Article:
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A fast way to perform sparse matrix-free product with a vector

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Dear all,
I was wondering if it is possible to increase the performance of a matrix-free product of a sparse matrix defined by 3 vectors (rows, columns and values) with another vector {B}. That is:
A(l,m)=v and performing {C}=[A]*{B}
So far I have the following strategy:
function C = mfree_times(l,m,v,B)
aux = B(m);
prod = v.*aux;
C = accumarray(l,prod);
My intentions are to increase this performance as much as possible. The bottleneck is majorly given by accumarray function. I am already using l, m and v as gpuArrays. Please share your thoughts. Thanks!

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Accepted Answer

James Tursa
James Tursa on 6 Sep 2018
Edited: James Tursa on 6 Sep 2018
Assuming the vectors are 3-tuples of row, column, and value, and that all of the variables involved are full double vectors, here is a naive mex routine to do the multiplication and produce a full vector result. If you are working with R2018a and compiling with the -R2018a option then replace the mxGetPr calls with mxGetDoubles calls.
/* C = mfree_timesx(r,c,v,B) does the equivalent of:
* C = sparse(r,c,v,numel(B),numel(B)) * B
* where
* r,c,v are 3-tuples of values from an MxM matrix:
* r = row index (1-based)
* c = column index (1-based)
* v = values
* B = column vector of size Mx1
* C = column vector of size Mx1
* It is assumed that the indexing contained in the r and c vectors are
* all within an MxM square matrix (i.e., are integers between 1 and M).
* (The code does *not* check for this. A violation will bomb this routine)
* Duplicate indexing within the r and c vectors is allowed, and is handled
* by simply adding the results together (same as what would happen if you
* did C = sparse(r,c,v,numel(B),numel(B)) * B).
* All inputs must be full real double vectors.
* The output is a full real double column vector.
* Programmer: James Tursa
/* Includes ----------------------------------------------------------- */
#include "mex.h"
/* Gateway ------------------------------------------------------------ */
void mexFunction(int nlhs, mxArray *plhs[], int nrhs, const mxArray *prhs[])
mwSize i, n, m;
double *Ar, *Ac, *Av, *B, *C;
if( nrhs != 4 ) {
mexErrMsgTxt("Need exactly four double input vectors");
if( nlhs > 1 ) {
mexErrMsgTxt("Too many outputs");
if( !(mxIsDouble(prhs[0]) && mxIsDouble(prhs[1]) && mxIsDouble(prhs[2]) && mxIsDouble(prhs[3])) ||
mxIsComplex(prhs[0]) || mxIsComplex(prhs[1]) || mxIsComplex(prhs[2]) || mxIsComplex(prhs[3]) ||
mxIsSparse(prhs[0]) || mxIsSparse(prhs[1]) || mxIsSparse(prhs[2]) || mxIsSparse(prhs[3]) ) {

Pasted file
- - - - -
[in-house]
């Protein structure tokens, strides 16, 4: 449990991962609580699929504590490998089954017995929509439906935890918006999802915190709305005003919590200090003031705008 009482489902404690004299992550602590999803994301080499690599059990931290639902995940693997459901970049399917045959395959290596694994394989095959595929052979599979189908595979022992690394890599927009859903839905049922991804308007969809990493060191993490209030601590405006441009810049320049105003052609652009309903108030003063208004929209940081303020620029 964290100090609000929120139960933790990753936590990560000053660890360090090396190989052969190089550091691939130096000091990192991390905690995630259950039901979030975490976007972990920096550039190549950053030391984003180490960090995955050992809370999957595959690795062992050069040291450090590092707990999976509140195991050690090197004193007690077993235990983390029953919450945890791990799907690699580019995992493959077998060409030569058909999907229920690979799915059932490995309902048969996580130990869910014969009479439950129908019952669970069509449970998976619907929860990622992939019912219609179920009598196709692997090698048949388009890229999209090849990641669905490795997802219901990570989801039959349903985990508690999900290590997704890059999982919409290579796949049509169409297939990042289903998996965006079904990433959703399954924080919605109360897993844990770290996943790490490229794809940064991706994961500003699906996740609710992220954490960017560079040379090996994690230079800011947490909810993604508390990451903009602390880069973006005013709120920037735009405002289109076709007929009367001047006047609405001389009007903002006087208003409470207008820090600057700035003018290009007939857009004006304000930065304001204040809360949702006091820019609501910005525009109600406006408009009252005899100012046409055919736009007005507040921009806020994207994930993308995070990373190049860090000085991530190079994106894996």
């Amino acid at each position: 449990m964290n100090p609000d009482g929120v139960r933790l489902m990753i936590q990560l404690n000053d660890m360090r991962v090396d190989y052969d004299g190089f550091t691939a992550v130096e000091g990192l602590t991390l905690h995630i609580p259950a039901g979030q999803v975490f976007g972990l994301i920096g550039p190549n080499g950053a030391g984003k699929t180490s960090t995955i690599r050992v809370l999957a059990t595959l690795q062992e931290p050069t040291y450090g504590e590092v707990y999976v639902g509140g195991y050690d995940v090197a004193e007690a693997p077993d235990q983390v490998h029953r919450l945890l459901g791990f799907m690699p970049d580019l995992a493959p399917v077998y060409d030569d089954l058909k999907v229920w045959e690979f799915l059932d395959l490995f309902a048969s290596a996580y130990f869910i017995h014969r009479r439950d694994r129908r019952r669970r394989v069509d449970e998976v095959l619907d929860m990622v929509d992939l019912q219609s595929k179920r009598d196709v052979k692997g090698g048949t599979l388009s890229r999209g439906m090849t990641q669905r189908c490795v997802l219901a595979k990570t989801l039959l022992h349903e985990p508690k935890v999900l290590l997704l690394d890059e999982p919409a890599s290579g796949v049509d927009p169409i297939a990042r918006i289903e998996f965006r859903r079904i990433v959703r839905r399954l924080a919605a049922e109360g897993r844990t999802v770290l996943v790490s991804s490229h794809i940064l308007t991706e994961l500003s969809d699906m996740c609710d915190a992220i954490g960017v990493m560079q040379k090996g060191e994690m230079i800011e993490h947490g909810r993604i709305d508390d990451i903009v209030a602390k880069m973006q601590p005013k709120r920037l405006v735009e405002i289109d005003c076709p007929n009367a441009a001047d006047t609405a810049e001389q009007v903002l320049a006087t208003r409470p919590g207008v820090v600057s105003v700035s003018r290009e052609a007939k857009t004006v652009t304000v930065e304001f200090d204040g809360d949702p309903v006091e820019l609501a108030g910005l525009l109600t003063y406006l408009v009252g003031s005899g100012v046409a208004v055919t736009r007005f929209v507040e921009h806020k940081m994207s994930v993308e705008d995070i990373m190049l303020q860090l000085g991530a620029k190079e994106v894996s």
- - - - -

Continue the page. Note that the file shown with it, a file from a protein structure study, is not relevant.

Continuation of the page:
mexErrMsgTxt("All inputs must be full real double vectors");
n = mxGetNumberOfElements(prhs[0]);
if( mxGetNumberOfElements(prhs[1]) != n || mxGetNumberOfElements(prhs[2]) != n ) {
mexErrMsgTxt("The first three inputs must be the same size");
m = mxGetNumberOfElements(prhs[3]);
if( mxGetM(prhs[3]) != m ) {
mexErrMsgTxt("The last input must be a column vector");
Ar = mxGetPr(prhs[0]);
Ac = mxGetPr(prhs[1]);
Av = mxGetPr(prhs[2]);
B = mxGetPr(prhs[3]);
plhs[0] = mxCreateDoubleMatrix(m,1,mxREAL);
C = mxGetPr(plhs[0]);
for( i=0; i<n; i++ ) {
C[(mwSize)*Ar++ - 1] += *Av++ * B[(mwSize)*Ac++ - 1];
Some sample test code:
N = 5000;
r = ceil(N*rand(N*N,1));
c = ceil(N*rand(N*N,1));
v = rand(N*N,1);
B = rand(N,1);
disp(' ')
disp('mex routine')
x = mfree_timesx(r,c,v,B);
s = sparse(r,c,v,numel(B),numel(B))*B;
aux = B(c);
prod = v.*aux;
C = accumarray(r,prod);
disp(' ')
disp('mex vs sparse')
disp('mex vs accumarray')
disp('sparse vs accumarray')
disp(' ')
and results:
mex routine
Elapsed time is 0.150372 seconds.
Elapsed time is 5.806035 seconds.
Elapsed time is 0.666030 seconds.
mex vs sparse
ans =
mex vs accumarray
ans =
sparse vs accumarray
ans =
Paulo Ribeiro
Paulo Ribeiro on 8 Sep 2018
Here are some values after @James contributions:
Problem: finite element, 2D elasticity, 116.000 nodes. Setup: i7 7700HQ, NVIDIA GTX 1050, Linux (gcc compiler); Solver: matrix-free conjugate gradient, as described on this thread
Solver time for CPU with MEX compilation (mfree_timesx) = 42s;
Solver time for CPU with mfree_times (no MEX) = 317s;
Solver time for GPU with mfree_times (no MEX) = 82s.
Really impressive results with MEX on CPU

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More Answers (1)

Bruno Luong
Bruno Luong on 5 Sep 2018
Can you give the detail about how you iterate ?
There seems no room to improve the basic block mfree_times
If you output is sparse and you add them, and internally it requires new memory allocation and merge sorted array.
Better building all collection triplets then call ACCUMARRAY once.
Bruno Luong
Bruno Luong on 6 Sep 2018
It seems that your problem is memory and not inneficient calculation.
If the matrix is sparse (a lot of zero) you should consider my suggestion if squeezing subspace.
By do try to reduce memory by using storage the indexes with INT32, matrix values with SINGLE, or using TALL ARRAY for more efficient HD cache.

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